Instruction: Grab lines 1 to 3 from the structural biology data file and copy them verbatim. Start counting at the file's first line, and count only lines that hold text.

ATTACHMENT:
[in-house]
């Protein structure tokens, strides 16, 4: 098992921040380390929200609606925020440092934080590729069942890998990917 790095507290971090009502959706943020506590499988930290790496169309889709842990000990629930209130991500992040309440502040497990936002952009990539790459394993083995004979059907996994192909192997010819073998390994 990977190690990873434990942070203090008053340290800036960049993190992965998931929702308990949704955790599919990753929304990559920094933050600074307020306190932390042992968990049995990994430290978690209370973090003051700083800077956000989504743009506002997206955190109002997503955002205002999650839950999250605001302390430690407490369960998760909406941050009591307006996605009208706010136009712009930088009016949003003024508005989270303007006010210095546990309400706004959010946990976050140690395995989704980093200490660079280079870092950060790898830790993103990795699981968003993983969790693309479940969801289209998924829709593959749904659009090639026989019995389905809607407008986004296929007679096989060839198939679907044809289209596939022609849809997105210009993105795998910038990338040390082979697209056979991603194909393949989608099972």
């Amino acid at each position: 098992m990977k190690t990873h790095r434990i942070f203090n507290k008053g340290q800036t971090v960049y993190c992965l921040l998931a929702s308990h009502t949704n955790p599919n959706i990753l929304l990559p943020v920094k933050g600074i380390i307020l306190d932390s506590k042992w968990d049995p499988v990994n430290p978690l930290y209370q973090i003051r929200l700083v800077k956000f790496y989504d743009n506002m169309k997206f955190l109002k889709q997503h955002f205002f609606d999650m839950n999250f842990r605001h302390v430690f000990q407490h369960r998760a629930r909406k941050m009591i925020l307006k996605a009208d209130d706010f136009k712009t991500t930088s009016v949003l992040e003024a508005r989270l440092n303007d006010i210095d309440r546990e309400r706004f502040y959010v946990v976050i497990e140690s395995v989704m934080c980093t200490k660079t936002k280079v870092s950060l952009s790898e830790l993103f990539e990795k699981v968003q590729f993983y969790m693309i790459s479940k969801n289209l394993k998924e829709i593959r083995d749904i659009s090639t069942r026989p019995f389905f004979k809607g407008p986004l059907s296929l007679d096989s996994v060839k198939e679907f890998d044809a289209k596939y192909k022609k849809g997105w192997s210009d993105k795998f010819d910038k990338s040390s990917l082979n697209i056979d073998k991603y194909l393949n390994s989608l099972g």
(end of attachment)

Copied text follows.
[in-house]
């Protein structure tokens, strides 16, 4: 098992921040380390929200609606925020440092934080590729069942890998990917 790095507290971090009502959706943020506590499988930290790496169309889709842990000990629930209130991500992040309440502040497990936002952009990539790459394993083995004979059907996994192909192997010819073998390994 990977190690990873434990942070203090008053340290800036960049993190992965998931929702308990949704955790599919990753929304990559920094933050600074307020306190932390042992968990049995990994430290978690209370973090003051700083800077956000989504743009506002997206955190109002997503955002205002999650839950999250605001302390430690407490369960998760909406941050009591307006996605009208706010136009712009930088009016949003003024508005989270303007006010210095546990309400706004959010946990976050140690395995989704980093200490660079280079870092950060790898830790993103990795699981968003993983969790693309479940969801289209998924829709593959749904659009090639026989019995389905809607407008986004296929007679096989060839198939679907044809289209596939022609849809997105210009993105795998910038990338040390082979697209056979991603194909393949989608099972």
């Amino acid at each position: 098992m990977k190690t990873h790095r434990i942070f203090n507290k008053g340290q800036t971090v960049y993190c992965l921040l998931a929702s308990h009502t949704n955790p599919n959706i990753l929304l990559p943020v920094k933050g600074i380390i307020l306190d932390s506590k042992w968990d049995p499988v990994n430290p978690l930290y209370q973090i003051r929200l700083v800077k956000f790496y989504d743009n506002m169309k997206f955190l109002k889709q997503h955002f205002f609606d999650m839950n999250f842990r605001h302390v430690f000990q407490h369960r998760a629930r909406k941050m009591i925020l307006k996605a009208d209130d706010f136009k712009t991500t930088s009016v949003l992040e003024a508005r989270l440092n303007d006010i210095d309440r546990e309400r706004f502040y959010v946990v976050i497990e140690s395995v989704m934080c980093t200490k660079t936002k280079v870092s950060l952009s790898e830790l993103f990539e990795k699981v968003q590729f993983y969790m693309i790459s479940k969801n289209l394993k998924e829709i593959r083995d749904i659009s090639t069942r026989p019995f389905f004979k809607g407008p986004l059907s296929l007679d096989s996994v060839k198939e679907f890998d044809a289209k596939y192909k022609k849809g997105w192997s210009d993105k795998f010819d910038k990338s040390s990917l082979n697209i056979d073998k991603y194909l393949n390994s989608l099972g």